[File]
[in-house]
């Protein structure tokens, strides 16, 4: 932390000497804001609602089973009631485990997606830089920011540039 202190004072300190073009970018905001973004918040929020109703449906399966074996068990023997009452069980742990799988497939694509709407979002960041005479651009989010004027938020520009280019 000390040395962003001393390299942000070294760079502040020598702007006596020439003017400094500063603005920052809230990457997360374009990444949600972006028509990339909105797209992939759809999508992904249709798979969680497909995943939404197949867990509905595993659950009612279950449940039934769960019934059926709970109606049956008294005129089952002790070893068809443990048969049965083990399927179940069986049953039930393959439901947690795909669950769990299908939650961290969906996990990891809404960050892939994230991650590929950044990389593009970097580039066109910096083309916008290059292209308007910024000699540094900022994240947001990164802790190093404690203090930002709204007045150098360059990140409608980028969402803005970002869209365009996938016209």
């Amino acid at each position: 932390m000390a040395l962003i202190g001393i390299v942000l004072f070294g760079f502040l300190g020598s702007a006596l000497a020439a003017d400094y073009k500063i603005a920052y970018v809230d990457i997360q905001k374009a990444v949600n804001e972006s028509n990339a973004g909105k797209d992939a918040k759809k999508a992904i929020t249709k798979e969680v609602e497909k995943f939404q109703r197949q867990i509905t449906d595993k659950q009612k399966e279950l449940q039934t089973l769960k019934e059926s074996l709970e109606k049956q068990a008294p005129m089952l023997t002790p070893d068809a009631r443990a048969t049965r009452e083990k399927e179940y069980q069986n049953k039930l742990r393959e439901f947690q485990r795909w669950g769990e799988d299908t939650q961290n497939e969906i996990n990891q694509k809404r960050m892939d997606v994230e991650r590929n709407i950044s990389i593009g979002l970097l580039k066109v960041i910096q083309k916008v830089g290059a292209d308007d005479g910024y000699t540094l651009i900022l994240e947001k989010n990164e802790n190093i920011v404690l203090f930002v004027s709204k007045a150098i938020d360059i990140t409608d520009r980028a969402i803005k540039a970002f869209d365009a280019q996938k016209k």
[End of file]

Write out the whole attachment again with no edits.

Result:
[in-house]
């Protein structure tokens, strides 16, 4: 932390000497804001609602089973009631485990997606830089920011540039 202190004072300190073009970018905001973004918040929020109703449906399966074996068990023997009452069980742990799988497939694509709407979002960041005479651009989010004027938020520009280019 000390040395962003001393390299942000070294760079502040020598702007006596020439003017400094500063603005920052809230990457997360374009990444949600972006028509990339909105797209992939759809999508992904249709798979969680497909995943939404197949867990509905595993659950009612279950449940039934769960019934059926709970109606049956008294005129089952002790070893068809443990048969049965083990399927179940069986049953039930393959439901947690795909669950769990299908939650961290969906996990990891809404960050892939994230991650590929950044990389593009970097580039066109910096083309916008290059292209308007910024000699540094900022994240947001990164802790190093404690203090930002709204007045150098360059990140409608980028969402803005970002869209365009996938016209």
């Amino acid at each position: 932390m000390a040395l962003i202190g001393i390299v942000l004072f070294g760079f502040l300190g020598s702007a006596l000497a020439a003017d400094y073009k500063i603005a920052y970018v809230d990457i997360q905001k374009a990444v949600n804001e972006s028509n990339a973004g909105k797209d992939a918040k759809k999508a992904i929020t249709k798979e969680v609602e497909k995943f939404q109703r197949q867990i509905t449906d595993k659950q009612k399966e279950l449940q039934t089973l769960k019934e059926s074996l709970e109606k049956q068990a008294p005129m089952l023997t002790p070893d068809a009631r443990a048969t049965r009452e083990k399927e179940y069980q069986n049953k039930l742990r393959e439901f947690q485990r795909w669950g769990e799988d299908t939650q961290n497939e969906i996990n990891q694509k809404r960050m892939d997606v994230e991650r590929n709407i950044s990389i593009g979002l970097l580039k066109v960041i910096q083309k916008v830089g290059a292209d308007d005479g910024y000699t540094l651009i900022l994240e947001k989010n990164e802790n190093i920011v404690l203090f930002v004027s709204k007045a150098i938020d360059i990140t409608d520009r980028a969402i803005k540039a970002f869209d365009a280019q996938k016209k």